Celebrating the ‘vast tapestry of cultures’* that make up contemporary Australia at the Piers Festival for Australia Day was an antidote to flag fervour.
In the shelter of the Gatehouse, protected from Sunday’s fierce wind, one person after another stood up to share sensitively crafted migration stories. ‘Each story is the art of the specific’ as Arnold Zable, that passionate believer in the power of story, said at a forum as part of the Piers Festival.
What happened at the Pier?
This simple question was posed by Lella Carridi, curator of this exhibition at the Emerald Hill Library and Heritage Centre. ‘Like a gleaner in search of threads leading to previously untold stories’ she has elicited tender reflections and explorations from migrants and their children – the ‘memory keepers’. Precious objects cared for over a life time tell even more precious stories of home, the departure, the journey and the new home.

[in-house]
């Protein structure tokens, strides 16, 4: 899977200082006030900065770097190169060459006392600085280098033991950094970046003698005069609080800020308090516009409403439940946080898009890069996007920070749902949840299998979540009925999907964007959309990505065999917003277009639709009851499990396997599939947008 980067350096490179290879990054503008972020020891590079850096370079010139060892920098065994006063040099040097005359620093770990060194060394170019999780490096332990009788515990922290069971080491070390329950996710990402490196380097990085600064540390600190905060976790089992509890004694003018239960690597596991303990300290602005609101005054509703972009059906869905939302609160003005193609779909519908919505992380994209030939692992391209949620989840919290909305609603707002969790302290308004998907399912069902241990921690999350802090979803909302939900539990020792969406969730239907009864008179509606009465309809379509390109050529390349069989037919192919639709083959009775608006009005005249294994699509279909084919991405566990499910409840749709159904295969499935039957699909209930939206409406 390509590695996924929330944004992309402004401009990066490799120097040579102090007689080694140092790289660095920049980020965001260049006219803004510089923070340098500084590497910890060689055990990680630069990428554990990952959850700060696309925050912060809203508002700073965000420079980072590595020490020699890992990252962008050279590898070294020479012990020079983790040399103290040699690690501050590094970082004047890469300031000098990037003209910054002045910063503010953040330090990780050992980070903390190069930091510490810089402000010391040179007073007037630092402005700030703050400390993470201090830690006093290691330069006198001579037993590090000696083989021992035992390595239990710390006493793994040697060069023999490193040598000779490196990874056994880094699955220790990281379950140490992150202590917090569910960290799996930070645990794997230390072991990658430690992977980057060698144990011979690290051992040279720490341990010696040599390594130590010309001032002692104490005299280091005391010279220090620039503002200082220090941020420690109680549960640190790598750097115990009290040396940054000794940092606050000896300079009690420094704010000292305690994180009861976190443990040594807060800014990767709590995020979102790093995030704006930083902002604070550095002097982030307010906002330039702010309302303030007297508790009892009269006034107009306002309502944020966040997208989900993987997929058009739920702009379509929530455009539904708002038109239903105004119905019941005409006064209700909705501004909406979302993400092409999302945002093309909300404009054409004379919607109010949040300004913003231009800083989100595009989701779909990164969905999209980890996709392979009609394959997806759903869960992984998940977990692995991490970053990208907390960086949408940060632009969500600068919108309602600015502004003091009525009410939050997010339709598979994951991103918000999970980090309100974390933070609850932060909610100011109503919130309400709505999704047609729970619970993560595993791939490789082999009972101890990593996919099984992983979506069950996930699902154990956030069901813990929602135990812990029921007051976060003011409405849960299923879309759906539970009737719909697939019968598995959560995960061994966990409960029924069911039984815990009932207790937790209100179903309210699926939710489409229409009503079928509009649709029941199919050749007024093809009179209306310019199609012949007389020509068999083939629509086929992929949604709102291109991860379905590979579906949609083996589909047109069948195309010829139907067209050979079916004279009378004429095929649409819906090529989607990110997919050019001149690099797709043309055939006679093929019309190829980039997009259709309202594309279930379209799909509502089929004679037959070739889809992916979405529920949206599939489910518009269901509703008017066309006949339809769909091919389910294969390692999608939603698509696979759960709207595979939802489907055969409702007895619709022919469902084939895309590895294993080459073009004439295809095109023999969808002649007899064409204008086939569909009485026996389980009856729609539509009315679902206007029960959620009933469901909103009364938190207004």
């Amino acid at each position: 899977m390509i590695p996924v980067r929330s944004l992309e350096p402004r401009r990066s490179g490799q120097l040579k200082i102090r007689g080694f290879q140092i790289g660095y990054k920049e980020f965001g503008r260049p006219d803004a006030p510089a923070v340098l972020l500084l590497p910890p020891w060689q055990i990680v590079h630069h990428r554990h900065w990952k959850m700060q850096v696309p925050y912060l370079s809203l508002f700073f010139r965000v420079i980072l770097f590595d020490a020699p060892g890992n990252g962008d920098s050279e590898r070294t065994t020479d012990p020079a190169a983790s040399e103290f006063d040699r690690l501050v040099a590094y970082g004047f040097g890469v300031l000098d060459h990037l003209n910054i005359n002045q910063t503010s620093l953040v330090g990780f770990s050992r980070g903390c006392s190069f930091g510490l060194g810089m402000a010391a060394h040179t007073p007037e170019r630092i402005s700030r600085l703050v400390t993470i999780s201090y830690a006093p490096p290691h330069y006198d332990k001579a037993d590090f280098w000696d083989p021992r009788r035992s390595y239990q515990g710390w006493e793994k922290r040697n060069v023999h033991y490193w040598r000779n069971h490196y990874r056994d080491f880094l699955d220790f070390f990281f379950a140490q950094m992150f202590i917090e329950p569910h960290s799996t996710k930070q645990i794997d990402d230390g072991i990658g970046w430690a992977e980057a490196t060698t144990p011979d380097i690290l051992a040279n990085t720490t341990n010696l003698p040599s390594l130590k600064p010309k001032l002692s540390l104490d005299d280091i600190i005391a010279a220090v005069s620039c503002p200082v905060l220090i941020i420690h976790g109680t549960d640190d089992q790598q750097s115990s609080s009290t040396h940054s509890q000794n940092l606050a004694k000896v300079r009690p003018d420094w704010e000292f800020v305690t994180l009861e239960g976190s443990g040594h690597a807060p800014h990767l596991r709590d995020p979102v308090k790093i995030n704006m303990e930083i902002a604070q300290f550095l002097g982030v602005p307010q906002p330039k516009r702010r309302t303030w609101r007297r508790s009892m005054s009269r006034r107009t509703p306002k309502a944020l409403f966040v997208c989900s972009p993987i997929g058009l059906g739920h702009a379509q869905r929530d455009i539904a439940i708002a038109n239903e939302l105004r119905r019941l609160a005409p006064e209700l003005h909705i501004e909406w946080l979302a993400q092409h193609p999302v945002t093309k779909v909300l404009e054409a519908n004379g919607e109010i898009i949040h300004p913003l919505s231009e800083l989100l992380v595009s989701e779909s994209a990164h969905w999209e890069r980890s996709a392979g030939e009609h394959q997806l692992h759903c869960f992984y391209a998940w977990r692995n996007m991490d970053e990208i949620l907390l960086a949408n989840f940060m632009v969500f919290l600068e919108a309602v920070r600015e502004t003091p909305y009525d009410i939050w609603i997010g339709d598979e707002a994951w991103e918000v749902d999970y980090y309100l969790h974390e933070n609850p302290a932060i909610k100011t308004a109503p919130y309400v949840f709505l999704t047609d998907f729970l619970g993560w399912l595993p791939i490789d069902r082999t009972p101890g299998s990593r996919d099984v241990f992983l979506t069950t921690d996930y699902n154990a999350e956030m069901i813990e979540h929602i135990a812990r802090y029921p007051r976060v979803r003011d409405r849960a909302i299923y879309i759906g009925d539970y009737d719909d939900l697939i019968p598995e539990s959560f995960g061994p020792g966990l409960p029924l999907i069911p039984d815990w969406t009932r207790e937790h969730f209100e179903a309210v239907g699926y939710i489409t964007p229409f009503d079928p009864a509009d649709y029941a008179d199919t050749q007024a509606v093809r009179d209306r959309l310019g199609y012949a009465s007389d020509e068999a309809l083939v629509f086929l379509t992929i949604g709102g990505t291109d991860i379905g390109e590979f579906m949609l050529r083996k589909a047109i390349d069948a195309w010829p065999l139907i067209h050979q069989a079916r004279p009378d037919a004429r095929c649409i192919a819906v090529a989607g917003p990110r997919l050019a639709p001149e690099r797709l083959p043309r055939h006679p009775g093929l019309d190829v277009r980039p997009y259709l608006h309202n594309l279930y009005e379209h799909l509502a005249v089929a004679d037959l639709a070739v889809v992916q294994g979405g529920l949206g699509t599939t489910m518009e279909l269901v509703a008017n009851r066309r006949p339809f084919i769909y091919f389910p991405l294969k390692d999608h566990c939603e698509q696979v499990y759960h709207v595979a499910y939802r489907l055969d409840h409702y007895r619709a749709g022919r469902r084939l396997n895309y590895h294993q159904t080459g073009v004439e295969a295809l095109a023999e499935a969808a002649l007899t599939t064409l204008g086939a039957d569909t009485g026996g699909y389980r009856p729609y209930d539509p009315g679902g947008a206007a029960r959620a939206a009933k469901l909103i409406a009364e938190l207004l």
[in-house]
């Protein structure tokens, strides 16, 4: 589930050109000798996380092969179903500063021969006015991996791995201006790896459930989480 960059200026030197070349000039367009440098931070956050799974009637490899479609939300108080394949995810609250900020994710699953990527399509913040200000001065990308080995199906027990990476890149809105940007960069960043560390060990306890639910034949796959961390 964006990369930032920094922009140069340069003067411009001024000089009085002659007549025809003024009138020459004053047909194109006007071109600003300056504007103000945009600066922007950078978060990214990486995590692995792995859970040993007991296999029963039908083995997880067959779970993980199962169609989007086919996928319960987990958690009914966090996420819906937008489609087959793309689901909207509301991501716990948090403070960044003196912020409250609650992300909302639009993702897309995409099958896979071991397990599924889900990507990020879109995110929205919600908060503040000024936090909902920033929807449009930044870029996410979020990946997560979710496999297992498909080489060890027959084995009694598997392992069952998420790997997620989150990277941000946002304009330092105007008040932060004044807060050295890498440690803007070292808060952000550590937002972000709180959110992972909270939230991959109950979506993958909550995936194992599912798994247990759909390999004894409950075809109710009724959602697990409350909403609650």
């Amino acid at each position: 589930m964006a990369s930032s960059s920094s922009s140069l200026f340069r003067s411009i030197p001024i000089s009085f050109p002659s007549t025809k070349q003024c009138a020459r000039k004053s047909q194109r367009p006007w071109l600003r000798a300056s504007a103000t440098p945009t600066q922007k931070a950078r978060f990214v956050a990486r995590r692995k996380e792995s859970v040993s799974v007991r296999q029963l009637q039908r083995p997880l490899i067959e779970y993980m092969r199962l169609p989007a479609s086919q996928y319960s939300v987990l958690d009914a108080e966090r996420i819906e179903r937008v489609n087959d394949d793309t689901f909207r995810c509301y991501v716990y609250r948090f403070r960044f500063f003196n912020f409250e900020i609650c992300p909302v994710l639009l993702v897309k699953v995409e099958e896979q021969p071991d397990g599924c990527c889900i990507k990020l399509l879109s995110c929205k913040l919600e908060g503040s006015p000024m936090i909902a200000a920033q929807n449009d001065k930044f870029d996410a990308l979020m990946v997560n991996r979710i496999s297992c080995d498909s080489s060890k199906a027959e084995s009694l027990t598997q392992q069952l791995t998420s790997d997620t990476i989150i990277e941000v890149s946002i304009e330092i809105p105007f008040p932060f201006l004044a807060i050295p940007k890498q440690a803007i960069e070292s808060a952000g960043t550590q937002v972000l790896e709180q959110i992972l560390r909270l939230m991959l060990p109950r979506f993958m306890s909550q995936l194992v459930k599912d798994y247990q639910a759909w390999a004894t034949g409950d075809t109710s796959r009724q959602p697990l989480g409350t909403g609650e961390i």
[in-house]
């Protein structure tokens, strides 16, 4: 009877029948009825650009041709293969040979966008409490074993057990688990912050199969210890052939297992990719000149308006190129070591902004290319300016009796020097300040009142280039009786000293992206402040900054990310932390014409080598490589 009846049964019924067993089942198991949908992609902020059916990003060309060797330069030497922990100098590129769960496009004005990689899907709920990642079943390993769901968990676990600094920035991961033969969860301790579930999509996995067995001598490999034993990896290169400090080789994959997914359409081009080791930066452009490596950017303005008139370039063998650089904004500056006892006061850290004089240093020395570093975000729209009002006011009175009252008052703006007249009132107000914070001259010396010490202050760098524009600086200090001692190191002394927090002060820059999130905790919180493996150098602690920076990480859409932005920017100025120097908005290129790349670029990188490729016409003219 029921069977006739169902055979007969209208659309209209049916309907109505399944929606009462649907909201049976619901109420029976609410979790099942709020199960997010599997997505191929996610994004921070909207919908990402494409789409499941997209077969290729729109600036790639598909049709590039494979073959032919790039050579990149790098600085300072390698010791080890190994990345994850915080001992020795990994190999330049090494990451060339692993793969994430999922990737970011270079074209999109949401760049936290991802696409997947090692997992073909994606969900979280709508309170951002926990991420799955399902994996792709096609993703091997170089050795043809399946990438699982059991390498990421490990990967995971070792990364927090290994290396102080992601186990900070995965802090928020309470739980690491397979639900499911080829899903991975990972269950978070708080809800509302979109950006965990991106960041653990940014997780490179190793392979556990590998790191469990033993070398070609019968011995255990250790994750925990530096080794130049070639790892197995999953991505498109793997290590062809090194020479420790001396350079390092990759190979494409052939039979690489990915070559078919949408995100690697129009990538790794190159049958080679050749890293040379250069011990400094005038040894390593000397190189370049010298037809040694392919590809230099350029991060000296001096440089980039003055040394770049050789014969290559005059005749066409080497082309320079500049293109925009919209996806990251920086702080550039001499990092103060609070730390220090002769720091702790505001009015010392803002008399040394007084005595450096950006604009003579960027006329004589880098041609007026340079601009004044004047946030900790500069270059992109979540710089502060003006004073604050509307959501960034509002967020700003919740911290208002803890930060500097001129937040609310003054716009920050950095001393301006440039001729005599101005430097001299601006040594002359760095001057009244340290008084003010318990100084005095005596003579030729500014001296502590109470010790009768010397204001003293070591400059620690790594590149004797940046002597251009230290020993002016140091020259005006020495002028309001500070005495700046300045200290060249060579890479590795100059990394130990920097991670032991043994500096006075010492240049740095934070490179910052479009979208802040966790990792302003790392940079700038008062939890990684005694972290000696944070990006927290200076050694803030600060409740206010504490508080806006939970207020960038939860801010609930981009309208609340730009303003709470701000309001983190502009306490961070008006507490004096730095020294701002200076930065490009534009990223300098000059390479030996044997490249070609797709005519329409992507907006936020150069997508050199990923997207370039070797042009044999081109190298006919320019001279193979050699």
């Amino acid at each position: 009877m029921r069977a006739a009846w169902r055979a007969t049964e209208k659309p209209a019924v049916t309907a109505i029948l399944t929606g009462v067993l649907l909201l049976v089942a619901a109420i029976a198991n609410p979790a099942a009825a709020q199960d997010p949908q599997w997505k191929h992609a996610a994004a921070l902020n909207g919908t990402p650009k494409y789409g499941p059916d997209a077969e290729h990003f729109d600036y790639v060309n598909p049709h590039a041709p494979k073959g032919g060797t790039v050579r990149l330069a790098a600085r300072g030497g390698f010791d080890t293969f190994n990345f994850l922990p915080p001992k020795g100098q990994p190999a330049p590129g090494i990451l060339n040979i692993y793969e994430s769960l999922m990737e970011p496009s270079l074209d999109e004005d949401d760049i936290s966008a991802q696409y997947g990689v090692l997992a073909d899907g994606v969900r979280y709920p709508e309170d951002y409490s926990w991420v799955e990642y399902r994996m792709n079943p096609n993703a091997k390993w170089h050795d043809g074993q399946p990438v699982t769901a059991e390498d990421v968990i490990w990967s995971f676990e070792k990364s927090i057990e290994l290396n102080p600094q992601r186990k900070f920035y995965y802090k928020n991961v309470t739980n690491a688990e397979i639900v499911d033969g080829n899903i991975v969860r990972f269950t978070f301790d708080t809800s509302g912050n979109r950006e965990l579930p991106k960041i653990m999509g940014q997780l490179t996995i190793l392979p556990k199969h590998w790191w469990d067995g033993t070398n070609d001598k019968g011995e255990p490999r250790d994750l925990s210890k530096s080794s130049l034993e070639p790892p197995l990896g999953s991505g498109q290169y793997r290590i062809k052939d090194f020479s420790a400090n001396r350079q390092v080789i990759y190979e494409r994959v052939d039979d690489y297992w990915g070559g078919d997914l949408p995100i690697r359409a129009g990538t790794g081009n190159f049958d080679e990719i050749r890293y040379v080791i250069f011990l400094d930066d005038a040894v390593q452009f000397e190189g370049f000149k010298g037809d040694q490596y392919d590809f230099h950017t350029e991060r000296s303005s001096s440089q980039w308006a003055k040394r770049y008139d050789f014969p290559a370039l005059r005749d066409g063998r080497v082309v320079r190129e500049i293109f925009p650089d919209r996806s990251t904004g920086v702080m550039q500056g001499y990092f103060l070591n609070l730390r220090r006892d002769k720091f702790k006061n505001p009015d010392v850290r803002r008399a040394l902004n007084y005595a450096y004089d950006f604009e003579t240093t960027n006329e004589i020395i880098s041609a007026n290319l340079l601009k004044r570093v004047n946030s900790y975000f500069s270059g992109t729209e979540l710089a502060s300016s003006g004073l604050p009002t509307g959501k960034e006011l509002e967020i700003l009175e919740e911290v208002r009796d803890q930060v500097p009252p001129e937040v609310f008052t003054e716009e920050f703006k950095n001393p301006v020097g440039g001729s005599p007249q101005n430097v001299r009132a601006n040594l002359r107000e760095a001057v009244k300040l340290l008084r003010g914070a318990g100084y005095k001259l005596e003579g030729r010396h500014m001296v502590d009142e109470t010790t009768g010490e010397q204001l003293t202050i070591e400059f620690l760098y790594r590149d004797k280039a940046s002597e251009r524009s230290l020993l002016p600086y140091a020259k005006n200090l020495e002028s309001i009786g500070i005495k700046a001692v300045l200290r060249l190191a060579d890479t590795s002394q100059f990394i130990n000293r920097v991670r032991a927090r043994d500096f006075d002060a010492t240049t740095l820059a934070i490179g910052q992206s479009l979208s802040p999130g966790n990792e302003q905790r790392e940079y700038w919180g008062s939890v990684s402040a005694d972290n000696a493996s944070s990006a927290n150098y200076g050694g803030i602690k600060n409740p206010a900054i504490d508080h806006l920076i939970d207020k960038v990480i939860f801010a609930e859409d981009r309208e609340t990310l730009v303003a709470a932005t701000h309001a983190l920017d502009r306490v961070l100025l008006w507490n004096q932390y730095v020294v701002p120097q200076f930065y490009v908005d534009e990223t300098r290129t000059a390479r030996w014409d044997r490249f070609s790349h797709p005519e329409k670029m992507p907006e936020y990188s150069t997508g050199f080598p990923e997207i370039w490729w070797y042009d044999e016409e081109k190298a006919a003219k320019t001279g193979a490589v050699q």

HOME, the recently completed public art project, complemented the Piers exhibition with another simple, but provocative, question:
‘What does home mean to you?’
7,000 little wooden houses were distinctively decorated by communities from all over Melbourne and Victoria. People were invited to take their homes ‘home’ around Victoria. Some were spotted around Port Melbourne.
PORTogther is a way to keep this story telling going by asking where people connect in Port Melbourne. With Port being a new home to so many, and a precious old home to others, where do we connect? The project is supported in a course to be held over eleven Fridays in Port Melbourne where participants can build their skills in story telling and photography.
PORTtogether is an initiative of SHIP (Social Health and Inclusion Port) bringing together local residents and organisations working together to create a healthy and inclusive Port Melbourne Community
To book a place Sally Rossiter on 9525 1300 or email@example.com
What happened at the Pier exhibition is on at the Emerald Hill Library and Heritage Centre until 13 February.